As we saw with some of the examples in Table 5-1, release criteria are often written in a qualitative, subjective style that makes it difficult to know exactly what is intended and when you’ve satisfied them. To address this problem, consultant Tom Gilb has developed a notation that he calls "Planguage" (Gilb 2005). Planguage—derived from "plan + language"—permits precise specification of requirements, project business objectives, and release criteria. Here’s an example of how to express a release criterion using Planguage (Simmons 2001):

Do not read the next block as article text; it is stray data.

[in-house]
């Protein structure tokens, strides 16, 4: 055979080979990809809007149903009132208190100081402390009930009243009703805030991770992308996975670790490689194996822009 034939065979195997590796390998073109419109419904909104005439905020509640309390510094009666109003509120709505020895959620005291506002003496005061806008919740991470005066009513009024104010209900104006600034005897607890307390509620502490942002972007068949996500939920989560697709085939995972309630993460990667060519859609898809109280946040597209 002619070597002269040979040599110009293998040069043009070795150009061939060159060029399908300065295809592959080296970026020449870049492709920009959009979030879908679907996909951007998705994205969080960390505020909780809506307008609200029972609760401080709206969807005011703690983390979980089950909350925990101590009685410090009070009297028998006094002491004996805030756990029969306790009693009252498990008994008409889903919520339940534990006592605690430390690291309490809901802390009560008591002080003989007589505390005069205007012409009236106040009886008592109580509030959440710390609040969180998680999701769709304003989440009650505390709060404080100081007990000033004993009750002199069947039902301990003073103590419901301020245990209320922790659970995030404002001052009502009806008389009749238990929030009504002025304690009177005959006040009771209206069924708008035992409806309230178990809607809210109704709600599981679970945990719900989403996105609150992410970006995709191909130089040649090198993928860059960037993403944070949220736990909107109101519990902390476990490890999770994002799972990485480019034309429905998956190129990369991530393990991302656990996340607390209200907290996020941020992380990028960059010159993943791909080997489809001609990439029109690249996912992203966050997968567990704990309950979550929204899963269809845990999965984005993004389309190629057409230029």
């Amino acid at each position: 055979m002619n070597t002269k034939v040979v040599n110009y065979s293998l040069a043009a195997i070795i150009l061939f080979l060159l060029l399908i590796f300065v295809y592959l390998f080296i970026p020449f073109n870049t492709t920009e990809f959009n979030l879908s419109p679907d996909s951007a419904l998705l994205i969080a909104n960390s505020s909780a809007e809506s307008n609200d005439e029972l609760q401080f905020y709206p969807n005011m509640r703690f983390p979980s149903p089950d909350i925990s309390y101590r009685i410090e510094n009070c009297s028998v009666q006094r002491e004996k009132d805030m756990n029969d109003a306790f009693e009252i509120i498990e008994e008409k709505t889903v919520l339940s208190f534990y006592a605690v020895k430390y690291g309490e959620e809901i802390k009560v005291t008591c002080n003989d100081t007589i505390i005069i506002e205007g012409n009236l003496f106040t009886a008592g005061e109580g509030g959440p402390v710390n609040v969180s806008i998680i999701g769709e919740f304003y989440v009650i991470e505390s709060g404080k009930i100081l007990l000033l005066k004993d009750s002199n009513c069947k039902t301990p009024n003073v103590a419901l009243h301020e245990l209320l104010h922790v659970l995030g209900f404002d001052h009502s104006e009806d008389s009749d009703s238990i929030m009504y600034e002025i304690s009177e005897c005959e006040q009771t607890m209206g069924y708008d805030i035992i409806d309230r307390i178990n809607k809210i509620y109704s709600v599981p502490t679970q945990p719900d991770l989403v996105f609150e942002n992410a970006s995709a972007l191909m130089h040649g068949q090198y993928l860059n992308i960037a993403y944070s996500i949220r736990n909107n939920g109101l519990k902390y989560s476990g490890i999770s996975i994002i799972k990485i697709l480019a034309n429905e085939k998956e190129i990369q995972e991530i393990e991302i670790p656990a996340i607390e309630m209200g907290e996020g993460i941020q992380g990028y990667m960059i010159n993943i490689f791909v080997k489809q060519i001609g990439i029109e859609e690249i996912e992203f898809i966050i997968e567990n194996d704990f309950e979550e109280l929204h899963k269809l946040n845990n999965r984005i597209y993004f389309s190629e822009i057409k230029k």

Very low frequency of failures when converting archive data files into current data formats.
Percent of conversion failures when performing ...